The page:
On Tuesday, 17 May 2022, MEP Irena Joveva was invited by Europe Direct Zasavje to participate in a discussion with young people on digitisation and distance learning during the COVID-19 epidemic. The event was organised as part of the European Year of Youth. Joveva stressed, in particular, that she would wish both the European Parliament and the Slovenian school system to preserve the good technological gains made over the last two years.

The young participants began by presenting their experience from the period and describing how they had managed to cope with distance learning. Asked about the advantages of distance learning, they pointed out that there was no need to travel to the place of study and that in many cases professors put more effort into lectures than they do in the classroom. Furthermore, distance learning has exposed young people to new online tools and ways of working that they were previously unfamiliar with.

On the other hand, the biggest disadvantage of distance learning was the lack of socialising and the inability to spend time together. They added that not all teachers and professors knew how to use modern technology, which meant that some lectures were of poorer quality and as a result they had to do a lot by themselves.

According to the young audience, the key factor underpinning the success of distance learning is a stable internet connection. They stressed that the lack of financial resources for IT equipment can leave many students mentally distressed because they are unable to afford it. This assessment of the situation was echoed by the MEP, who added that the epidemic had worsened the mental state of young people in general, and that this issue has only recently come to the forefront of various policy debates.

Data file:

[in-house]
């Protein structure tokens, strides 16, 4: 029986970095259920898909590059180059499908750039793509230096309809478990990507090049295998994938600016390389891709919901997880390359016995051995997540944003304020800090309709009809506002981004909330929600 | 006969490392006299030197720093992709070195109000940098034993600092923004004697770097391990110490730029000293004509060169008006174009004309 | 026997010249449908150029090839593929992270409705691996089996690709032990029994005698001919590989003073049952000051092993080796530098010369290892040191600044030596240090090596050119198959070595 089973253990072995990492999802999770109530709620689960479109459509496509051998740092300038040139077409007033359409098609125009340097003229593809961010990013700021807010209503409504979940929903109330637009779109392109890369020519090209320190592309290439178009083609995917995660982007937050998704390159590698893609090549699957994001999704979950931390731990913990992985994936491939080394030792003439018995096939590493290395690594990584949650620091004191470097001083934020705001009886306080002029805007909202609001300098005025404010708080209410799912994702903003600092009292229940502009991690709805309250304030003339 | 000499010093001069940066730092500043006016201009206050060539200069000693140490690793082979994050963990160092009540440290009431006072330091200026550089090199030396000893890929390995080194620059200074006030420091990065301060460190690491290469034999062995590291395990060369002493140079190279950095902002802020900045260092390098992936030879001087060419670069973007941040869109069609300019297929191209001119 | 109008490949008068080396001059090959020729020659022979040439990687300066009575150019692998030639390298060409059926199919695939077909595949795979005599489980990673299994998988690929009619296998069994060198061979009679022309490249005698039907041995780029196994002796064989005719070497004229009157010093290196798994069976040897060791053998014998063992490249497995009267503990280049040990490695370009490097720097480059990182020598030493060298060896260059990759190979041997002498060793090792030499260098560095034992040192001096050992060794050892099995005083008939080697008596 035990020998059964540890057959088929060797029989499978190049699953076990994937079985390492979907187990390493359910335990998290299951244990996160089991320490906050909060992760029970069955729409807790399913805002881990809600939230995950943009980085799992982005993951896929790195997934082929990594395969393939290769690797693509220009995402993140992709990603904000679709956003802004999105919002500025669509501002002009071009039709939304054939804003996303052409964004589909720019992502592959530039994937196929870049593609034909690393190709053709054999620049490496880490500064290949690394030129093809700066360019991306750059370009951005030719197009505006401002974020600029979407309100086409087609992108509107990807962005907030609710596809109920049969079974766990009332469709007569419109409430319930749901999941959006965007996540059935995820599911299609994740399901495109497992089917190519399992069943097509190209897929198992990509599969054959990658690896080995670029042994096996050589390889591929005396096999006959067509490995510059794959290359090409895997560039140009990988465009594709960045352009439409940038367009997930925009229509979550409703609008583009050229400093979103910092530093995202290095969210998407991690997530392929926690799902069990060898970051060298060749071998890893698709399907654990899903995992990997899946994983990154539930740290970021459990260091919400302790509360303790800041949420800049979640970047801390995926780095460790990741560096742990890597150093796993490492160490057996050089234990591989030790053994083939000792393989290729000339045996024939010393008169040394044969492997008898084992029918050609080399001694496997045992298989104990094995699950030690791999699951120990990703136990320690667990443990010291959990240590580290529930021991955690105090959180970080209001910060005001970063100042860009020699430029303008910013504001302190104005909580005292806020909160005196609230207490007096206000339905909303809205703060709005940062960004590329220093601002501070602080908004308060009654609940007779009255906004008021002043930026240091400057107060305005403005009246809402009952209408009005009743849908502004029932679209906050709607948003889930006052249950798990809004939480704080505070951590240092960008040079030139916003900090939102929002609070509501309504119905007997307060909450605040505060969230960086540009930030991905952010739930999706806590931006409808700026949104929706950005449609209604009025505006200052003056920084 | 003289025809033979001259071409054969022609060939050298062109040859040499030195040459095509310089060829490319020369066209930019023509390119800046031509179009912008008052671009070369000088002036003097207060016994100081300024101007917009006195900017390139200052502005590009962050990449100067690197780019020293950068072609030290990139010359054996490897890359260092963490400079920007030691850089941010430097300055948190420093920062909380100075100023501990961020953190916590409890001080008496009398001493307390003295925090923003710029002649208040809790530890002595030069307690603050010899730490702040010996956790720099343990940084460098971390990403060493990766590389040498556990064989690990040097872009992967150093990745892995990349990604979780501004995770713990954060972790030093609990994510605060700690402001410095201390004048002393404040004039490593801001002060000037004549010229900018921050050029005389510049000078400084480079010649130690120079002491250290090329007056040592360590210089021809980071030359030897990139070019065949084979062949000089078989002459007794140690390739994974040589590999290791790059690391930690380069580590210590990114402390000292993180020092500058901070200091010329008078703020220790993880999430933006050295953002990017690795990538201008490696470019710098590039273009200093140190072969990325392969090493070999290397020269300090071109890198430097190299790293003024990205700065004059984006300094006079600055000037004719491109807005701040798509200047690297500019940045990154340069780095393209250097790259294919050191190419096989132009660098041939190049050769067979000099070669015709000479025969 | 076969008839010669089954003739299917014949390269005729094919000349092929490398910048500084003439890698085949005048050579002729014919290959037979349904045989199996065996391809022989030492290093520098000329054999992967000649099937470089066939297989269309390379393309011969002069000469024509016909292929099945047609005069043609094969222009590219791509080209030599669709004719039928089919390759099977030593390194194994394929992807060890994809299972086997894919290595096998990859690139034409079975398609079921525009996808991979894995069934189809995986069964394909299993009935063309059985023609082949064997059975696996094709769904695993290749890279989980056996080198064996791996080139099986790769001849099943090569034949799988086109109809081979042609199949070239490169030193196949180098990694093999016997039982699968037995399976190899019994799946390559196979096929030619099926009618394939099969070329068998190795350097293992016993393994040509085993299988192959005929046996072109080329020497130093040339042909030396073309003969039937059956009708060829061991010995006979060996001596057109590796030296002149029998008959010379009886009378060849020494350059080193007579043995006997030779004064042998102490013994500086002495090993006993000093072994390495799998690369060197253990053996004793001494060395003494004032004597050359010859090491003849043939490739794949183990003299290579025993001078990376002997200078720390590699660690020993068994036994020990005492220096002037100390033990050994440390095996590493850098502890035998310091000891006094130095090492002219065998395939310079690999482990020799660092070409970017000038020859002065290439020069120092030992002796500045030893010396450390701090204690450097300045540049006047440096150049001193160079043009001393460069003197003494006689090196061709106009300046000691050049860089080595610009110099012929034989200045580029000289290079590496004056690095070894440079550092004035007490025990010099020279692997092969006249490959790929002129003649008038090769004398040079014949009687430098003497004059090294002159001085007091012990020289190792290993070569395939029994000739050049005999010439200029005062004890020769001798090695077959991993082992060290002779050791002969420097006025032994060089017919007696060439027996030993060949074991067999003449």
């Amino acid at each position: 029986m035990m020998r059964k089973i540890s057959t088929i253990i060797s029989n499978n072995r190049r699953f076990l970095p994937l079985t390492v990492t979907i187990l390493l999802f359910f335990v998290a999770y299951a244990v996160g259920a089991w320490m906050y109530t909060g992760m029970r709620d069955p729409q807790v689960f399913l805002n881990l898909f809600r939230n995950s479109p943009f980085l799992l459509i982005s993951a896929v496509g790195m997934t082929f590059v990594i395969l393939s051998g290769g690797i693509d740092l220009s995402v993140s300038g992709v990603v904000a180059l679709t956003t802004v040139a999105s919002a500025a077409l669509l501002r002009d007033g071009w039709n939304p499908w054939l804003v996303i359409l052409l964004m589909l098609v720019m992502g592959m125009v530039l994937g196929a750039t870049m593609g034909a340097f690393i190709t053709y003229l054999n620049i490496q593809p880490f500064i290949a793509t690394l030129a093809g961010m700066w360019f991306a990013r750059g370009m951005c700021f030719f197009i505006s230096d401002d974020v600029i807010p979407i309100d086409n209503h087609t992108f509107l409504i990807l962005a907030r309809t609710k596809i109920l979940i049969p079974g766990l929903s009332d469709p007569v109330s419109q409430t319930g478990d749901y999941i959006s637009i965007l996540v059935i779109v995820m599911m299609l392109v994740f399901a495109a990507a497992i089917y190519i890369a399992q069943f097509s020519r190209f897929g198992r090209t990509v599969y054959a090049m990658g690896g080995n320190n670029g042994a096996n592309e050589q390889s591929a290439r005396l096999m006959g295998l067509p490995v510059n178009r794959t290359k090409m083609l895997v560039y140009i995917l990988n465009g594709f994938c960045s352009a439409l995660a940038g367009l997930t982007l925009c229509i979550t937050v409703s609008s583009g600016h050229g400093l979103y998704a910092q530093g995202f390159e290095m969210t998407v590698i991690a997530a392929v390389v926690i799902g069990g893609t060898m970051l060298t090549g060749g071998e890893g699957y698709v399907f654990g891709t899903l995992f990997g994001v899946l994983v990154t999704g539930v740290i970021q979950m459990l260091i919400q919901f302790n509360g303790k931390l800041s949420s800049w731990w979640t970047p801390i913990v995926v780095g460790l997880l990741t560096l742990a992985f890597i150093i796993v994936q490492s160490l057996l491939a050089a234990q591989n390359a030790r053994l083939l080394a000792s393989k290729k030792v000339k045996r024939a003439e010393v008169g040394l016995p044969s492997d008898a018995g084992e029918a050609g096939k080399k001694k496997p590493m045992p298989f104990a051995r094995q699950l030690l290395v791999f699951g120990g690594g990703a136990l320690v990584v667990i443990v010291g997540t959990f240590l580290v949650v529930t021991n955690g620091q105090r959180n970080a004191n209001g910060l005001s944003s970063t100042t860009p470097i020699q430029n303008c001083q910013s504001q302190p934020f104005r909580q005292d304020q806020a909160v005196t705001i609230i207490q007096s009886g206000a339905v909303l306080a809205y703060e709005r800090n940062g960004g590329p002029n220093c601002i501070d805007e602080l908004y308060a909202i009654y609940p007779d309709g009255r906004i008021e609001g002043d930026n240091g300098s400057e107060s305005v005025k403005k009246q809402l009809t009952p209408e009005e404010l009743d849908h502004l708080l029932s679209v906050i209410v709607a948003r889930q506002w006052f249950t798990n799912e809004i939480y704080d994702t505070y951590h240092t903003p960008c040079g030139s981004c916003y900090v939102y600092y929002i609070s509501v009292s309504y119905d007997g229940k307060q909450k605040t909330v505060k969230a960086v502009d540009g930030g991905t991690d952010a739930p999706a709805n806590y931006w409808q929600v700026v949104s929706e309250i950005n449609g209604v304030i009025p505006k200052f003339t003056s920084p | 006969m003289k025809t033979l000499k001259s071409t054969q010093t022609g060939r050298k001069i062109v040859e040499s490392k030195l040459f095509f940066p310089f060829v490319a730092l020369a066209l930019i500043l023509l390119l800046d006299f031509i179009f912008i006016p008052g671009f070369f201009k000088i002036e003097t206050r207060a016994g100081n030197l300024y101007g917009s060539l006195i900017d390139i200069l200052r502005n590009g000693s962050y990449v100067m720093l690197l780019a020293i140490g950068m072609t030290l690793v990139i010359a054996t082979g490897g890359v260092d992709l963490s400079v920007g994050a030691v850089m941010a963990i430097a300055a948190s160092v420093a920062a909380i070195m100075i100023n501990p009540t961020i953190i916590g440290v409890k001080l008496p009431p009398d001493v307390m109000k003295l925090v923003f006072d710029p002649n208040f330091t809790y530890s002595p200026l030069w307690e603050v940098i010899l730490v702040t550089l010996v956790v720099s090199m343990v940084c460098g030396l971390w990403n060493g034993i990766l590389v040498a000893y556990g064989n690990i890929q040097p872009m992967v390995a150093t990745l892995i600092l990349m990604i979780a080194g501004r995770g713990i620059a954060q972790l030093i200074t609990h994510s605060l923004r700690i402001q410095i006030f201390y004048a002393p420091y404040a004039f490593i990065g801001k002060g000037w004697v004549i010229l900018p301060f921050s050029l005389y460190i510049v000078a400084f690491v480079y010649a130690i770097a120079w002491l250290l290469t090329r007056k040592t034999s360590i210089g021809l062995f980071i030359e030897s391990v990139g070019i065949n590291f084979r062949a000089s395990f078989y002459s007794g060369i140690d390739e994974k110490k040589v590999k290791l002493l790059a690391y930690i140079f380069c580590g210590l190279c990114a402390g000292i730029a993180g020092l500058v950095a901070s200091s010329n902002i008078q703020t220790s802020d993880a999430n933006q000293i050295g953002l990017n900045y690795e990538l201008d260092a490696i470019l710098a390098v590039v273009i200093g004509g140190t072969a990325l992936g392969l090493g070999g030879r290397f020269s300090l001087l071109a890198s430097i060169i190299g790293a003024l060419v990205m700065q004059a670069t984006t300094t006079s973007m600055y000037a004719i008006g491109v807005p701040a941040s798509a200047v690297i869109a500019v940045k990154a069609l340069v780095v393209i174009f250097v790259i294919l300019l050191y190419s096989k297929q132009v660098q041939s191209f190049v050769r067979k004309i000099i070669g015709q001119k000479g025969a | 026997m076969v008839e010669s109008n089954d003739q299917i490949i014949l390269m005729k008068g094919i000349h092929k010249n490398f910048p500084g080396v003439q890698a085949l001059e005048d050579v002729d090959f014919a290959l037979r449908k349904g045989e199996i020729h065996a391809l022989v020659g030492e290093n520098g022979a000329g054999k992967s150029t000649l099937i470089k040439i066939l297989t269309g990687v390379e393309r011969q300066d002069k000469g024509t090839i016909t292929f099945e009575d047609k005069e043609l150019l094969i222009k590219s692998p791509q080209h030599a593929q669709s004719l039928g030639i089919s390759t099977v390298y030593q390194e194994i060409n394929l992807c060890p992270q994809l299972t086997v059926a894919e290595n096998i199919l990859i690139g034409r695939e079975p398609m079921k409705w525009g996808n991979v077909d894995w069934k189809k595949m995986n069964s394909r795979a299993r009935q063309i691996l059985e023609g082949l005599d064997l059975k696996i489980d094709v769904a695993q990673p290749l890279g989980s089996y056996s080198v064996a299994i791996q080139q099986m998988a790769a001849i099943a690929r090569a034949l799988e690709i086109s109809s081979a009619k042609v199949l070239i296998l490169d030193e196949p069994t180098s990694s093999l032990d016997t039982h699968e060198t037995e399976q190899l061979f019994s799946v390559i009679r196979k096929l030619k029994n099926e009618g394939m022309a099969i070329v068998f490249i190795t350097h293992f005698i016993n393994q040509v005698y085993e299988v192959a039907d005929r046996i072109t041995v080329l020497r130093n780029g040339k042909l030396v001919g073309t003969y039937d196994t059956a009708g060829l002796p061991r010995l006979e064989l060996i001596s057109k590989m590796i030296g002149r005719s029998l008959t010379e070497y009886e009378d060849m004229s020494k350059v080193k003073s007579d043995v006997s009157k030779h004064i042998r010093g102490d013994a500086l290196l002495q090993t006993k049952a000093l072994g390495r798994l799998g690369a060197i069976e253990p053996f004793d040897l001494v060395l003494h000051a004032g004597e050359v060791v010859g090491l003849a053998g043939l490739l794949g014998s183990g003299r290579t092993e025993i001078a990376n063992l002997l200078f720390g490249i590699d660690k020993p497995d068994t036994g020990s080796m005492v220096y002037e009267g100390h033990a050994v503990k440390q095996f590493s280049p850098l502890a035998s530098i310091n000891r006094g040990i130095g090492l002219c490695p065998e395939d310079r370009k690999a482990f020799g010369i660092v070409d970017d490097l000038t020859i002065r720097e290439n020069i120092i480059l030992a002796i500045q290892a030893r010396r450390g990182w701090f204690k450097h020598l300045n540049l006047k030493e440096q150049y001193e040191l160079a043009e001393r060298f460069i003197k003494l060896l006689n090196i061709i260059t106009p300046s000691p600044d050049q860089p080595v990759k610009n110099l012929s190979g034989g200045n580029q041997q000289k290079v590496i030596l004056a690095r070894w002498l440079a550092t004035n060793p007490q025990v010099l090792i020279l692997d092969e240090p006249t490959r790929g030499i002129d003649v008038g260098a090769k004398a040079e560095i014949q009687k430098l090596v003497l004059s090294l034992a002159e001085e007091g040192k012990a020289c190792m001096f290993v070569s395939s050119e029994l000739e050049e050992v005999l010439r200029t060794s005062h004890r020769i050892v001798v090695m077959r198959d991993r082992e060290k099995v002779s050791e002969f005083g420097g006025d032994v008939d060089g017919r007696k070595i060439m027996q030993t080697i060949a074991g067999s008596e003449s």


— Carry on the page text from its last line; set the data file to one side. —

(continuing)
During the discussion, some young people pointed out that a lot of new equipment has been purchased for distance learning, which schools and universities could also use in the future. Joveva agreed, believing that the benefits of the technological advances made during the epidemic should be preserved to the greatest extent possible. She mentioned the example of electronic voting introduced in the European Parliament, which has made it possible to better monitor the votes cast by MEPs, making voting fully transparent. In her view, this allows for a more democratic and fairer approach.

Joveva also finds it unacceptable that so many young people still do not have access to the internet, computers and other basic IT equipment. The main actor in this respect is the state, as it has the power to regulate the school system.

“I want everyone to have access to IT equipment and other electronic devices by 2022.”

The young participants went on to express their wish to see the teaching materials converted into electronic versions, as this would make them more accessible to all pupils and students.

At the end of the event, Joveva thanked everyone for their comments and insights, and especially welcomed the concept of the event that was truly youth-centred and did not just provide a platform for the monologues of political decision-makers. She stressed that she would be happy to participate in similar events in the future and introduced the Ideas that transcend boundaries website to the young participants.

0 replies

Leave a Reply

Want to join the discussion?
Feel free to contribute!

Leave a Reply

Your email address will not be published.